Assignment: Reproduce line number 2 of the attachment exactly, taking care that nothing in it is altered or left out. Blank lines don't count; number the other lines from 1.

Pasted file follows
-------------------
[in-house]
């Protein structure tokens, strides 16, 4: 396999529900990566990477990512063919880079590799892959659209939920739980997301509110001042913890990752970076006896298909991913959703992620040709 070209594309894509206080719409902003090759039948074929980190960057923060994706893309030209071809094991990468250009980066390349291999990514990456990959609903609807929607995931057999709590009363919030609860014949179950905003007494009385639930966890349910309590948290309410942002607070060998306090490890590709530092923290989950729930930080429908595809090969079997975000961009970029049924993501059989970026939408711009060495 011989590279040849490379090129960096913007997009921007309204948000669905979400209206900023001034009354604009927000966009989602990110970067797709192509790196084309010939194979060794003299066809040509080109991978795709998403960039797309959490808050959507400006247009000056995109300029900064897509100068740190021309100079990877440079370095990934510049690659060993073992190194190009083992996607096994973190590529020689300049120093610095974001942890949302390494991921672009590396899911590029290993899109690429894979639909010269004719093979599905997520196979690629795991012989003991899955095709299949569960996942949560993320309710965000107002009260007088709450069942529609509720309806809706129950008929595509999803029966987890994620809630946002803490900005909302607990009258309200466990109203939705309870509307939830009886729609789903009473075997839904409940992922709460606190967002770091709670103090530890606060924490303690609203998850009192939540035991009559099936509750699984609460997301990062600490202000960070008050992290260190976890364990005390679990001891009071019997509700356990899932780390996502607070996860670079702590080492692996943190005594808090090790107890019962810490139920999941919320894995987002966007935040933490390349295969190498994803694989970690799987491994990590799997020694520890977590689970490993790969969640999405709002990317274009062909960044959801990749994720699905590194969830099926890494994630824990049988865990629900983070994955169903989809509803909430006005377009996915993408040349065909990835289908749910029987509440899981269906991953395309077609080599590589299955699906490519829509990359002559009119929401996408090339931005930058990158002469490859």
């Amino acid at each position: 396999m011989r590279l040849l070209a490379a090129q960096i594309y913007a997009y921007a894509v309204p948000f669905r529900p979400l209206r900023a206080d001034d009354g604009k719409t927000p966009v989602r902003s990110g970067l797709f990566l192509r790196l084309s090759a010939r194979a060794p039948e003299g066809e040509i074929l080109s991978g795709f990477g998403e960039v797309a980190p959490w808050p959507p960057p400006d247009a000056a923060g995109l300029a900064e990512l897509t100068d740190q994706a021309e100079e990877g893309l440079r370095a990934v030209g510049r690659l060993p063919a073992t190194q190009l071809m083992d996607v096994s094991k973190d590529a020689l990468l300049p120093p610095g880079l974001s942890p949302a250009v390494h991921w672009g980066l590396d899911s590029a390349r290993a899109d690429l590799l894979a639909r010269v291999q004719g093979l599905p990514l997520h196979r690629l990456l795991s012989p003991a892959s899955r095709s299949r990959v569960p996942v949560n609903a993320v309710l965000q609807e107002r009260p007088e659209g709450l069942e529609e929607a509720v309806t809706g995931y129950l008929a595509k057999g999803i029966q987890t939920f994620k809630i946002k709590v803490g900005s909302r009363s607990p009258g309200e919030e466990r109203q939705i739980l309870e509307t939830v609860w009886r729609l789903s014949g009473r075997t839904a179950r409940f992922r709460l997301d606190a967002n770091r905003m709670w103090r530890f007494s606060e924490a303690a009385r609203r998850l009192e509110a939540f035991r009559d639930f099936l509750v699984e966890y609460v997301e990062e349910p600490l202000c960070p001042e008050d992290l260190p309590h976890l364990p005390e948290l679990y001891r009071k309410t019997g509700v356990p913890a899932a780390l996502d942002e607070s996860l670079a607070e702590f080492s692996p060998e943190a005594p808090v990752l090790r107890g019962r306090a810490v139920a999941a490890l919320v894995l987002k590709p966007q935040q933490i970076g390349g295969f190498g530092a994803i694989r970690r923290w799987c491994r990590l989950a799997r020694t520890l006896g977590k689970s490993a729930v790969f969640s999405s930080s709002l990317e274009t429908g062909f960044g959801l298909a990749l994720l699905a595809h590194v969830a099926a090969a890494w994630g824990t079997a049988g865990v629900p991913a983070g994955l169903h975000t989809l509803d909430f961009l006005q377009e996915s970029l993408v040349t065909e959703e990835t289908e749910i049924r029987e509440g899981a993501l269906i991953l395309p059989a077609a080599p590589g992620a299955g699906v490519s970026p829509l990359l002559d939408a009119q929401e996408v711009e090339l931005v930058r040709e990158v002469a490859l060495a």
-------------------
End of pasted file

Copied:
């Protein structure tokens, strides 16, 4: 396999529900990566990477990512063919880079590799892959659209939920739980997301509110001042913890990752970076006896298909991913959703992620040709 070209594309894509206080719409902003090759039948074929980190960057923060994706893309030209071809094991990468250009980066390349291999990514990456990959609903609807929607995931057999709590009363919030609860014949179950905003007494009385639930966890349910309590948290309410942002607070060998306090490890590709530092923290989950729930930080429908595809090969079997975000961009970029049924993501059989970026939408711009060495 011989590279040849490379090129960096913007997009921007309204948000669905979400209206900023001034009354604009927000966009989602990110970067797709192509790196084309010939194979060794003299066809040509080109991978795709998403960039797309959490808050959507400006247009000056995109300029900064897509100068740190021309100079990877440079370095990934510049690659060993073992190194190009083992996607096994973190590529020689300049120093610095974001942890949302390494991921672009590396899911590029290993899109690429894979639909010269004719093979599905997520196979690629795991012989003991899955095709299949569960996942949560993320309710965000107002009260007088709450069942529609509720309806809706129950008929595509999803029966987890994620809630946002803490900005909302607990009258309200466990109203939705309870509307939830009886729609789903009473075997839904409940992922709460606190967002770091709670103090530890606060924490303690609203998850009192939540035991009559099936509750699984609460997301990062600490202000960070008050992290260190976890364990005390679990001891009071019997509700356990899932780390996502607070996860670079702590080492692996943190005594808090090790107890019962810490139920999941919320894995987002966007935040933490390349295969190498994803694989970690799987491994990590799997020694520890977590689970490993790969969640999405709002990317274009062909960044959801990749994720699905590194969830099926890494994630824990049988865990629900983070994955169903989809509803909430006005377009996915993408040349065909990835289908749910029987509440899981269906991953395309077609080599590589299955699906490519829509990359002559009119929401996408090339931005930058990158002469490859």